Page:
IF there was no entry within ClearPass and credentials are not created there is no need for a guest license. Basic guest that is built into the appliance allows for “using a credential from AD, LDAP, etc.” and the use of “social” without a Guest license. When you do not create a specific entry within the Policy Manager you do not consume a ClearPass Guest license.


So in order to accommodate the customer needs in this example all we need is:

  • ClearPass Policy Manager – 2 X 5K
  • ClearPass Onboard – 4000 Licenses
  • ClearPass OnGuard – 3000 Licenses
  • ClearPass Guest – 500 Licenses
Tags (2)
Contributor II

A couple of (possibly stupid) questions


Firstly why not specify enterprise licenses instead of the individual guest, onboard and onguard licenses?


Secondly if you use guest with MAC caching then the next time that guests devices is authenticated (by the devices MAC address) then do they not "consume" an endpoint license (assuming their account is valid for more than one day) so in some cases would you need more than 8000 policy manager licenses.





Aruba Employee

Hi Andy,


Separate licenses versus the Enterprise option depends on the customer. Sometimes it's our pricing model, sometimes the TM and SE help a customer choose based on current and future needs. The Enterprise option can provide flexibility if the customer is indecisive in how many BYOD, versus guests, etc.


MAC caching won't use up a Guest license when the device connects the next day, but you'll still need space in the appliance for that MAC address on day two, three, etc.The Guest license used on day one was because the user went through the portal and an entry was created within the appliance. Remember there's only "one" license to use the appliance and the space within (500, 5K or 25K). Each MAC address that is connected and authenticated regardless if it used a Guest, Onboard or OnGuard license will need to be accounted for in the appliance.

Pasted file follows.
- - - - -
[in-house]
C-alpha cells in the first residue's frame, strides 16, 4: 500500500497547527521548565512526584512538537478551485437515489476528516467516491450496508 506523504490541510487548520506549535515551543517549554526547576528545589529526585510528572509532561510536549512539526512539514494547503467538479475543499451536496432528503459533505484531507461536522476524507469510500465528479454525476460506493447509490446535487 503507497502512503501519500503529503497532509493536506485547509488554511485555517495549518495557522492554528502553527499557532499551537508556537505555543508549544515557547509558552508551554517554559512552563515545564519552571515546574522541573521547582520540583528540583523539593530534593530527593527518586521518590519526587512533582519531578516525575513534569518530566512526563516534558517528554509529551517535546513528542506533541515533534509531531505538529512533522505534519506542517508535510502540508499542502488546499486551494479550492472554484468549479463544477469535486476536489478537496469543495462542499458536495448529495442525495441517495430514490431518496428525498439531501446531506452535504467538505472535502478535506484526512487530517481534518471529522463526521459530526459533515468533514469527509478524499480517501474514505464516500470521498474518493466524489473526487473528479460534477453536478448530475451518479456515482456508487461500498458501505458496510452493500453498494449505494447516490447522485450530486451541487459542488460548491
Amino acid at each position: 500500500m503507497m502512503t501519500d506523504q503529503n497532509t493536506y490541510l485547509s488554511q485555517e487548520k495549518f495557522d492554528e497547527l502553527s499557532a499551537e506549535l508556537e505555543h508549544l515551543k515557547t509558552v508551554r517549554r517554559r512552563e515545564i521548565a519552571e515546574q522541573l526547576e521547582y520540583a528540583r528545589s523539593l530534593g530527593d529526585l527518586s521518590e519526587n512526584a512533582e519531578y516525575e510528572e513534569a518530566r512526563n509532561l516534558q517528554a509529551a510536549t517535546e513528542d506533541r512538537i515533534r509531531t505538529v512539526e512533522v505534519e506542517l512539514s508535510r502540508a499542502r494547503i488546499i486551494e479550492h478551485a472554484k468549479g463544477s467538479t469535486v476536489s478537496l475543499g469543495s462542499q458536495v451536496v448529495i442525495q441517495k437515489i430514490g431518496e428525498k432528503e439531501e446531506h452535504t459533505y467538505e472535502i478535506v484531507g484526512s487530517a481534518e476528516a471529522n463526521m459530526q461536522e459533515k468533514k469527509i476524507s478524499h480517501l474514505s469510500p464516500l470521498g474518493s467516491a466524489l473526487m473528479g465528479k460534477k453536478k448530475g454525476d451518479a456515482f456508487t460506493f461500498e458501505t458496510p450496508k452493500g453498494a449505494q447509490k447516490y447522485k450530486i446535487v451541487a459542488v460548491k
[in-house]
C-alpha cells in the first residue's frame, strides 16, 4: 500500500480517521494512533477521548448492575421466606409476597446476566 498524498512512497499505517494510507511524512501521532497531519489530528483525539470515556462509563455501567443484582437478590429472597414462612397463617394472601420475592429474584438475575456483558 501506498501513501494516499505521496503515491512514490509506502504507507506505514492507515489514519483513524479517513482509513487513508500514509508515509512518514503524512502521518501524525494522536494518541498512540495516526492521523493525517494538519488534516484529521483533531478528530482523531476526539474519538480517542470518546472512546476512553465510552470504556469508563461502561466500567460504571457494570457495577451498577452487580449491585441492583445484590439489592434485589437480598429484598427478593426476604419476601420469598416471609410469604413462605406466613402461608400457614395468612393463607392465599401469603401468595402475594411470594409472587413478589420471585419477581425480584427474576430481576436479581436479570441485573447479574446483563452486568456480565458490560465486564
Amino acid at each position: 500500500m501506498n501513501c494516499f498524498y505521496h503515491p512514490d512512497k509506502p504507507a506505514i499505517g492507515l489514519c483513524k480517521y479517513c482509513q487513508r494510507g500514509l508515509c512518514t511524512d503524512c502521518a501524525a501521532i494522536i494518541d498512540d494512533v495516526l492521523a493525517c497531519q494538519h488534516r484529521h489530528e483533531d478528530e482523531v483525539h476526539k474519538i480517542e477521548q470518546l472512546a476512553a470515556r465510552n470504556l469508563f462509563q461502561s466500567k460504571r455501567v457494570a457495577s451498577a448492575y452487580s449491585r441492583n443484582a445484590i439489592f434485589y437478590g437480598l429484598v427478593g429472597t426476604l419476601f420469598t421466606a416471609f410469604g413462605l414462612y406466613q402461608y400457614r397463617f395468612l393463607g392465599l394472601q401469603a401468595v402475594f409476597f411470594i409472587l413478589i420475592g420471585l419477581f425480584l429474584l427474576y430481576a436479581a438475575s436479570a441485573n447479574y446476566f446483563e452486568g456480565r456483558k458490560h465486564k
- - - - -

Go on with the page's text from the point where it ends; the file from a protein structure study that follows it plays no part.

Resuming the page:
Theoretically you could use more than 8000 spaces across the two appliances if the customer allows for a lot of MAC caching. Luckily there's 2000 spaces left in the example above.




New Member



"IF there was no entry within ClearPass and credentials are not created there is no need for a guest license. Basic guest that is built into the appliance allows for “acceptance of use” and the use of “social” without a Guest license."

Could you elaborate on this for me? I have a client that has an open guest SSID, with their initial enterprise licenses highlight in red. I would like to work on a solution that wouldn't require them purchasing additional guest licenses. Any help would be much appreciated.


Guru Elite

If you don't want to consume guest licenses, your options are:

- policy manager identity store logins (AD, LDAP, etc)
- social network login

Contributor II

If the each laptop requires onboarding for wired and wireless module, would it consume 2 Onboard licenses?

Guru Elite
No. It’s per issued certificate. The device is issued one certificate.
Contributor II

Thanks, for OnGuard licenses, it will consume 2 licenses for wired and wireless module in each laptop, right?

Guru Elite
No, one license per machine.